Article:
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Dale Jackson

Your Personal Investor


With holiday debt pouring in this time of year, Canadians might be eyeing their registered retirement savings plans (RRSP). In some cases it makes sense to withdraw before retirement, but often the cost is too high.

The most obvious drawback is the cost of not allowing your RRSP savings to grow tax free. Every dollar that stays in your RRSP is a dollar that can grow in an investment over a period of decades. As an added bonus, it can be withdrawn in a lower tax bracket in retirement.

But it’s the immediate impact of an early RRSP withdrawal that carries the biggest sting. Any funds drawn before the plan holder turns 65 is subject to a withholding tax. That means as much as 30 per cent of the amount withdrawn can be held at the source. The bigger the withdrawal amount, the bigger the withholding tax. 

If you take out… In Quebec you pay… In all other provinces you pay…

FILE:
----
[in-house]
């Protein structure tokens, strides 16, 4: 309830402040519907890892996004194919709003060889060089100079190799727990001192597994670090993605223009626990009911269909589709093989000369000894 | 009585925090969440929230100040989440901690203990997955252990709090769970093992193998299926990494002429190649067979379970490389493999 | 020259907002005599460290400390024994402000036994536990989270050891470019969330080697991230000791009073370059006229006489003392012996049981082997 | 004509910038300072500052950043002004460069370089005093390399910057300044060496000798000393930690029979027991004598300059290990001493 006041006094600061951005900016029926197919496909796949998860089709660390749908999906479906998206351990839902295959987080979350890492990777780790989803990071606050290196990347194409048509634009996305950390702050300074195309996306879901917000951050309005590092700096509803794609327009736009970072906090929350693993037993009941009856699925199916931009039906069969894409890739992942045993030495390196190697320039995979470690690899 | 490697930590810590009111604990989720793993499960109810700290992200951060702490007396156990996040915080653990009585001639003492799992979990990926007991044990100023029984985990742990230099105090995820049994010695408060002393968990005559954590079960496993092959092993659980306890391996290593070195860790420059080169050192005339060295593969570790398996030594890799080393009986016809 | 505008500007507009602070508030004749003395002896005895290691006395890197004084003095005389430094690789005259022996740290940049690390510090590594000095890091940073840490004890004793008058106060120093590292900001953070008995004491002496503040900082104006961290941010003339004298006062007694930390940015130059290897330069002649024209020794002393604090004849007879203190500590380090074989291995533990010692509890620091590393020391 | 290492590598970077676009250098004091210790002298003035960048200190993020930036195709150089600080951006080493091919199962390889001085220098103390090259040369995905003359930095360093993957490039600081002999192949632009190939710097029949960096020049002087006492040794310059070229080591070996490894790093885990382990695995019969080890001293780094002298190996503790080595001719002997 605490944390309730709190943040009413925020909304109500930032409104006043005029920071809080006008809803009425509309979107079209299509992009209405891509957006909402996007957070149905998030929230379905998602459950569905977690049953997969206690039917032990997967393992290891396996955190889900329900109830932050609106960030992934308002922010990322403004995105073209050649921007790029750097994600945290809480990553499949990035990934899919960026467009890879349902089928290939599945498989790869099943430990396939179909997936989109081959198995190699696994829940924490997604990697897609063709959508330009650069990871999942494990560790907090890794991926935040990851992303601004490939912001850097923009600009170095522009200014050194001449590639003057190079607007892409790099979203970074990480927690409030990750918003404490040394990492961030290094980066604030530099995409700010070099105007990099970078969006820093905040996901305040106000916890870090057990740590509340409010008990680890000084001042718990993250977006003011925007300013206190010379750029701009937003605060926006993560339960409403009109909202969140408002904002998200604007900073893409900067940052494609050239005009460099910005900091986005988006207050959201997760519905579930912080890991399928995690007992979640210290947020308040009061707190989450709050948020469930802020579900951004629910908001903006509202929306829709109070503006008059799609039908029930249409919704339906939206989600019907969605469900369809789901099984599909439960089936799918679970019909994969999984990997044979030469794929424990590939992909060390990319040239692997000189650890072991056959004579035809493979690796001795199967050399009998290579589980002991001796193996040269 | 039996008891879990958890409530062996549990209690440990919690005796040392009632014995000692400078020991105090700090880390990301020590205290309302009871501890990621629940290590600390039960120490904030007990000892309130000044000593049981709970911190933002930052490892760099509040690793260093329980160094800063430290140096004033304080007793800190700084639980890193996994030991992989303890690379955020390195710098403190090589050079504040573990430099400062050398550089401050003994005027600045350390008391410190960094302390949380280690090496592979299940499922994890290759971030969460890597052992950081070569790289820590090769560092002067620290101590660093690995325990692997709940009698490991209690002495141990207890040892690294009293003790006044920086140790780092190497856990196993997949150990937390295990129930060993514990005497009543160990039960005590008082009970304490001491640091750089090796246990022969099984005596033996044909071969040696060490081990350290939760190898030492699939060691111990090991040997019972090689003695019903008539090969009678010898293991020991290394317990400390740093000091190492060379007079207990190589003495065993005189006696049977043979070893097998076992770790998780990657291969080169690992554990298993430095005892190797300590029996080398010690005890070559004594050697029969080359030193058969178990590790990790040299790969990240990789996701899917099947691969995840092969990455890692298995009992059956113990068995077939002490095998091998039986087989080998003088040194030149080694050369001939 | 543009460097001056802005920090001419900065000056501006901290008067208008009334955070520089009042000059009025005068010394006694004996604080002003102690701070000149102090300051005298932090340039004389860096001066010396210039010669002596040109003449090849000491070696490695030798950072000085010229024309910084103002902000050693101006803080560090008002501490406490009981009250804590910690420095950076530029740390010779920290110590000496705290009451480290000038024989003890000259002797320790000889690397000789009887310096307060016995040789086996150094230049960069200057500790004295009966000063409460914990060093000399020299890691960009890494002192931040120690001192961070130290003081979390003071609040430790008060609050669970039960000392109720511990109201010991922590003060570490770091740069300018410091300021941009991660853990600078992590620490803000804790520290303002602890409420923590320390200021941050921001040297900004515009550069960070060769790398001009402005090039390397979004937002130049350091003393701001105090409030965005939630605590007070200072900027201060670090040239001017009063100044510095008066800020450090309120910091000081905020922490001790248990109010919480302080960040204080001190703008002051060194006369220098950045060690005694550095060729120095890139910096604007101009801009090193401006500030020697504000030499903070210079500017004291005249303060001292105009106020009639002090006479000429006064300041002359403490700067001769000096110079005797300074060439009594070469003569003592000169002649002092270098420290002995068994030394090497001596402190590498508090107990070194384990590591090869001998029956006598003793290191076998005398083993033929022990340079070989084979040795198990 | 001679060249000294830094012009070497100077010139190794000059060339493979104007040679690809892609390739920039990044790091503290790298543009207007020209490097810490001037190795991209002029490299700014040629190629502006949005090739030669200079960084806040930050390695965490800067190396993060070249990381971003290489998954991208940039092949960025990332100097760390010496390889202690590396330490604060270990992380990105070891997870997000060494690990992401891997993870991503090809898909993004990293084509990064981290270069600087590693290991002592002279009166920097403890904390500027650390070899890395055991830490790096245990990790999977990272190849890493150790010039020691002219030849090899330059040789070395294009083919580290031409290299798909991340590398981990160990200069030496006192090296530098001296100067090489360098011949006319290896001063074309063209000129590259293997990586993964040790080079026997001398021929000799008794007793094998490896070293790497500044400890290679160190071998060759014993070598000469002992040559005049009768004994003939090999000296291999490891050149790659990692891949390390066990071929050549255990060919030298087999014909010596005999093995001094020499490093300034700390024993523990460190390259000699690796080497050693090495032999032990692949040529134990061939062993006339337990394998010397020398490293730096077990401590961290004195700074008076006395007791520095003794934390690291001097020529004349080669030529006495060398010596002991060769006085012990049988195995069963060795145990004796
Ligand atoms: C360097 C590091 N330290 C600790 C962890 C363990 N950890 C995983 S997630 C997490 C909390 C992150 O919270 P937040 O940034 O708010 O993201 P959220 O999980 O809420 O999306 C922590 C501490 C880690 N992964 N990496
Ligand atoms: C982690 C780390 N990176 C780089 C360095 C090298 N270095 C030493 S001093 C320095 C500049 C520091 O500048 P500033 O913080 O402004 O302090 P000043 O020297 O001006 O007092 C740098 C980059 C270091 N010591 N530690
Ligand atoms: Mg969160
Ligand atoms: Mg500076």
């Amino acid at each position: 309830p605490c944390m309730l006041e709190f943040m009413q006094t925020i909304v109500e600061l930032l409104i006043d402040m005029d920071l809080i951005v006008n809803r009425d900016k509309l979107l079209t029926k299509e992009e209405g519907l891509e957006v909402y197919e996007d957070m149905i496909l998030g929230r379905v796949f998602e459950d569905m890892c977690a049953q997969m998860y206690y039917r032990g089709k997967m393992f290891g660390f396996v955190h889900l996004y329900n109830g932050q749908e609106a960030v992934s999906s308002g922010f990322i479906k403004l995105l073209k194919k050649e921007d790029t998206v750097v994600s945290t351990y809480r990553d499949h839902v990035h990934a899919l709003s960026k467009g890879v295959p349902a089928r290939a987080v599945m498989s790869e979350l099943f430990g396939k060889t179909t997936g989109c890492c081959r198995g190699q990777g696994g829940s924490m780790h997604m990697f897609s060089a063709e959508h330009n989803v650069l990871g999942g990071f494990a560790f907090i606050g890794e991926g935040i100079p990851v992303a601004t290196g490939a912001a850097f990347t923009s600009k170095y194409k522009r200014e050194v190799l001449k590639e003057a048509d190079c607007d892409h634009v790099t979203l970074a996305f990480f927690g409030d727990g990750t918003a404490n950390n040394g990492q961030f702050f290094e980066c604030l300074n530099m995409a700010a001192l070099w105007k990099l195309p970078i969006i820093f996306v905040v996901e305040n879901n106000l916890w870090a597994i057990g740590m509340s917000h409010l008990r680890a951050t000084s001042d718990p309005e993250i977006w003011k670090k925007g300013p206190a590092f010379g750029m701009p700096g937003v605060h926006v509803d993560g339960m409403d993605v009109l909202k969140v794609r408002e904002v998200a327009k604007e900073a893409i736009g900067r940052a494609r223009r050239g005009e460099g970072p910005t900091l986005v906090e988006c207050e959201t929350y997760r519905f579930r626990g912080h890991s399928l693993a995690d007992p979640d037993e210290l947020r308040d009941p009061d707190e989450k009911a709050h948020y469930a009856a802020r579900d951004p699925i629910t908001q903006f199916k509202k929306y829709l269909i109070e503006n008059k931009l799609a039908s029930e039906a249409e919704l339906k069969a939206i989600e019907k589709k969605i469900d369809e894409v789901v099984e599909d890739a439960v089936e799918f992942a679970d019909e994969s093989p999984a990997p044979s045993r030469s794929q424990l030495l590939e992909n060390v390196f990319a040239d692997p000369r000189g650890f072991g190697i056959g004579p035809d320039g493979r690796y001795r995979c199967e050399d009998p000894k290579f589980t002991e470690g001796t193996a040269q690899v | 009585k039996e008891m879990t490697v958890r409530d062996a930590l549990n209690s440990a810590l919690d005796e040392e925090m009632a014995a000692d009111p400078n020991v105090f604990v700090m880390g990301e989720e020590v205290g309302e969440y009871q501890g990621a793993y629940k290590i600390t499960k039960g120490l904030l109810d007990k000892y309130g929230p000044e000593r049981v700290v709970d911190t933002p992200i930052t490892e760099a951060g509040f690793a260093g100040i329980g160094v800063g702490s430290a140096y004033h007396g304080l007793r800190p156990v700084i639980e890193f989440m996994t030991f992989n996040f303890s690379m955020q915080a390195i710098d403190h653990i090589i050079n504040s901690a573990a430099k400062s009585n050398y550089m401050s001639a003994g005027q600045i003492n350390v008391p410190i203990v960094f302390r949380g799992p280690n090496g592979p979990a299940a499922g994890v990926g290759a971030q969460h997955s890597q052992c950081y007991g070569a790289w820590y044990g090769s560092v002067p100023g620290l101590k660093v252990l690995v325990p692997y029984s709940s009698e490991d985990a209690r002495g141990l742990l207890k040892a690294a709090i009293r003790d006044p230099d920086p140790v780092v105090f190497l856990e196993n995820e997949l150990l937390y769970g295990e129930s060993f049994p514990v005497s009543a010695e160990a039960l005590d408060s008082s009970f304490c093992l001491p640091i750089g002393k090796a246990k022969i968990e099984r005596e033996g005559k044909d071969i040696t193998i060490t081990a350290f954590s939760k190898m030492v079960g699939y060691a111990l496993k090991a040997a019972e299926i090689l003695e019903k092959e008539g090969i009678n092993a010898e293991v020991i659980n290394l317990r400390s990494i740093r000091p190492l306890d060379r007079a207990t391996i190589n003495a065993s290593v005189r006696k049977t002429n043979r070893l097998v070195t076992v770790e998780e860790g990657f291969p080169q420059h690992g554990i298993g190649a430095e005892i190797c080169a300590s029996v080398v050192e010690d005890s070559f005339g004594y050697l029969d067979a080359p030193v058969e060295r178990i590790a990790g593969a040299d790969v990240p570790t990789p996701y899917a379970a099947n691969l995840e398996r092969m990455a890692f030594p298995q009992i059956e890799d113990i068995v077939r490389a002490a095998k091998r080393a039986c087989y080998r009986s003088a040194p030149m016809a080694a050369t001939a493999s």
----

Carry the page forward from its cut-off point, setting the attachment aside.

From $0 to $5,000  5%    10% 
 $5,001 to $15,000  10%     20% 
Over $15,000  15%      30%  

 The withholding tax is held by the government until that year’s tax season rolls around. At that time, your RRSP withdrawal will be taxed at your personal rate. If you’re dipping into your RRSP early because your income has been cut or eliminated, you will probably receive some of the withholding tax back since you are in a lower income tax bracket. If you withdraw from your RRSP early and are still in your regular tax bracket, you could owe more – and that amount could be in an even higher tax bracket.

Also, once you've taken money out of an RRSP through an early withdrawal, you lose that contribution space forever.

It could make sense to dip into your RRSP early in two other cases: if you want to buy a first home or go back to school.

The Home Buyer's Plan (HBP) allows the plan holder to borrow up to $25,000 from their RRSP for a down payment on a first house. There is no withholding tax but there is a 15-year period to return the money to the RRSP. Once 15 years have elapsed, however, the opportunity to replace the borrowed money is permanently lost.

The Lifelong Learning Plan (LLP) allows the plan holder to withdraw up to $20,000 from their RRSP to go to an accredited school. Repayment does not need to begin until five years after the first withdrawal. Once your repayments begin, you will have 10 years to pay the money back to your RRSP before the opportunity to replace these funds is lost entirely.